The school district and their support have been a huge part of our success in signing players to our first team. We are closely monitoring our players in the classroom and they must maintain a high standard in the classroom to be part of the program. This extra pressure helps us make education a priority for our young talents.
AM: What are your focuses in a 1v1 session with a youth player?
CH: Being proactive and confident. We want risk takers and players that are competitive and want to win. Testing players in 1v1 environments help us immensely in measuring some of the personality qualities that we look for in recruiting and formation. Personality drives performance and personality is revealed when players are accountable 100%. 1v1 provides a 100% accountable environment.
AM: How has the inclusion of a girls academy aided the development of the overall youth at the club.
CH: We have had a lot of success with our girls program over the past decade both with team success and providing a pathway to college. Our ECNL program has been fantastic and we have won the National Championship three years ago.
Last year, we added USSDA teams and have also won a National Championship in the inaugural year of the league. Soccer is a family sport and we have many families who have siblings (male and female) and the two programs success and high standard have helped each other in terms of keeping soccer families in our club.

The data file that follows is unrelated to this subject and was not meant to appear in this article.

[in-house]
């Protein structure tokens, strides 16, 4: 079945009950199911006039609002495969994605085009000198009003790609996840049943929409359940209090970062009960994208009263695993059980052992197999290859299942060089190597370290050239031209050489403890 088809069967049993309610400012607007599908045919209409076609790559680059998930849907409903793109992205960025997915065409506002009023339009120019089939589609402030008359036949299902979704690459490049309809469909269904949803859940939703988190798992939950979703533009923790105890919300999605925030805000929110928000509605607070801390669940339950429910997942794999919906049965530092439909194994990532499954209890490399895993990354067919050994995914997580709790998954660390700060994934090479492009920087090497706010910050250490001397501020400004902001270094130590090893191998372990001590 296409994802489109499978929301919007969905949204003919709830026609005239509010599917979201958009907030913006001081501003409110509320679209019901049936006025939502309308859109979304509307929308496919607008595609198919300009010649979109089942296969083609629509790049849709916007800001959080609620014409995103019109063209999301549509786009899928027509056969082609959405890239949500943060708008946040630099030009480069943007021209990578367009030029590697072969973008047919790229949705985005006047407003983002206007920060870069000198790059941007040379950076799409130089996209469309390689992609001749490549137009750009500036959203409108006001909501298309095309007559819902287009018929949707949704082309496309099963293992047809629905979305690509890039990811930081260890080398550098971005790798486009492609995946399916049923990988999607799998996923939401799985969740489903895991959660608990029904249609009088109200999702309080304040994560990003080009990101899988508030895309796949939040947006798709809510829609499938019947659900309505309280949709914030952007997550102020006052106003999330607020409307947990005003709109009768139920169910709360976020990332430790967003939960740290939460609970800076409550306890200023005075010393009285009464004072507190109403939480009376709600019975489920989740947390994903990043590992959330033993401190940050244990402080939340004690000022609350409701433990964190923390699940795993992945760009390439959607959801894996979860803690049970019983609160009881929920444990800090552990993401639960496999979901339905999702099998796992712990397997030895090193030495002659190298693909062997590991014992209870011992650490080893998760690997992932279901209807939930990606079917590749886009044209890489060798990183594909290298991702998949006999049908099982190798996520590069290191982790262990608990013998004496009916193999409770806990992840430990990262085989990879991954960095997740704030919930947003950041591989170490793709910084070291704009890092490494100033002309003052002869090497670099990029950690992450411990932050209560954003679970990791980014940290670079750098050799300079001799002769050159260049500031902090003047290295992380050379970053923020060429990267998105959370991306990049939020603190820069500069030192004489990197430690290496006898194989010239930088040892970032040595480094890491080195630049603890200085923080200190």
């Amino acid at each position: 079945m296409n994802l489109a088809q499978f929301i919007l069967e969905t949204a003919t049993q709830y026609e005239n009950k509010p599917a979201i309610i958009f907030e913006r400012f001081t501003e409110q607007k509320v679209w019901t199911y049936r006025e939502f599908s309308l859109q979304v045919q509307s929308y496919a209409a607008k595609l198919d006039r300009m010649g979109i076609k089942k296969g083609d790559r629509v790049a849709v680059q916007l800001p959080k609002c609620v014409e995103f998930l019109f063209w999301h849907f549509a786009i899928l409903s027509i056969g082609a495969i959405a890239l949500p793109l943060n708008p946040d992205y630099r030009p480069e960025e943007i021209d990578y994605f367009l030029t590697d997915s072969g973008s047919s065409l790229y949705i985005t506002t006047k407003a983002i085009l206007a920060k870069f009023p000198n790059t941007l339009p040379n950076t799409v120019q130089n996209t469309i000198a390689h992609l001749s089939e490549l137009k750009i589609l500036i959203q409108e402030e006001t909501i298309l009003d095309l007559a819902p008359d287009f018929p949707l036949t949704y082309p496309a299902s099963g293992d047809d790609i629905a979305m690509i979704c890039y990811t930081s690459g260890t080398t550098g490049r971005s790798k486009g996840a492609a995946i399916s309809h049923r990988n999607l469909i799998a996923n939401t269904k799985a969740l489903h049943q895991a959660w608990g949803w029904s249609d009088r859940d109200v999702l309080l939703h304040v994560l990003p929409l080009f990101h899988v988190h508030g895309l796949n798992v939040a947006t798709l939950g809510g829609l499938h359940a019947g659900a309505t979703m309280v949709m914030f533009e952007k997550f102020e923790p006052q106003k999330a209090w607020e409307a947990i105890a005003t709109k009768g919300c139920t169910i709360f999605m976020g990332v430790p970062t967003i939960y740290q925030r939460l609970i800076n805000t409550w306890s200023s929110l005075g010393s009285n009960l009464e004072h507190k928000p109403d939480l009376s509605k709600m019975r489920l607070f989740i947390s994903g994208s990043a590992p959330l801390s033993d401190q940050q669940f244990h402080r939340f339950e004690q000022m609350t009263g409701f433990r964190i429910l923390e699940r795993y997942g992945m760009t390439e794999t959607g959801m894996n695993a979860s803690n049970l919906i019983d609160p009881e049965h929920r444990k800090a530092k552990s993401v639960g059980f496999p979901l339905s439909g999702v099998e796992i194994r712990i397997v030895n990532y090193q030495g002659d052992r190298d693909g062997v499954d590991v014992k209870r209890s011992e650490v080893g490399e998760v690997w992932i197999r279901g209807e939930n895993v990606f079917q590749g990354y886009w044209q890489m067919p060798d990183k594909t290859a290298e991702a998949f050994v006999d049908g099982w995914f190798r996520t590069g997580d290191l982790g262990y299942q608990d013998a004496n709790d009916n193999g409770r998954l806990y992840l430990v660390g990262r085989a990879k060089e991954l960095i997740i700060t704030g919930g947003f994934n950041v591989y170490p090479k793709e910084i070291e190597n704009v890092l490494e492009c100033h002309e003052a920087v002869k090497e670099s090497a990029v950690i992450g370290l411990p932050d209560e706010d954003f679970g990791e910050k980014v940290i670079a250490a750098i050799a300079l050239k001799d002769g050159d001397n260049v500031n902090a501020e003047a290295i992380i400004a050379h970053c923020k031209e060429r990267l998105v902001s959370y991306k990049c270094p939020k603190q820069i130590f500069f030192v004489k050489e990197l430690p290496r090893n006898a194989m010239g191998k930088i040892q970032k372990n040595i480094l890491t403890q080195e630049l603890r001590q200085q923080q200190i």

AM: What separates Dallas from the rest of the academies in America? Why do so many academy players rise up to Dallas’ first team?
CH: It starts with our owners, Clark and Dan Hunt, and their belief in our youth players. Our First Team staff worked in the Academy and are very familiar with the young players, having coached all of them first hand.
We have a world class facility in Frisco. We have great youth coaches. We have a year-round soccer climate. We have a robust youth soccer market with a rich history. We have a very diverse player pool with a great blend of ethnicities and physical profiles. We have a perfect storm for young player development and will continue to invest heavily in our path and direction to continue being one of the leaders in this direction.
AM: How has growing diversity in North Texas helped FC Dallas’ academy production?
CH: Professional soccer players have many unique qualities based on their positional needs. Our player pool being diverse allows us to look for the physical attributes unique to each position without having to look outside of Dallas/Ft. Worth.
We have many players in our academy U12-U19 and we are sure that some of them will play in our stadium in the future. We just don’t know which ones.
AM: How does your scouting outside Dallas function ?
CH: We have some very important affiliate relationships that we look to outside of DFW. We also have scouts looking at markets that do not fall into other MLS Home Territory restrictions. When we locate and identify a top talent, we invite the player in to trial with us for a week. During that training opportunity, we will see how the player adapts within our environment.
Many of our top talents were local players that we have at the age of 10 (or younger). We have another group of players that we have brought in at around 13-14. Our scouting is designed to find young local players and talented 13-14 year old players from out of the area.
Photo: FC Dallas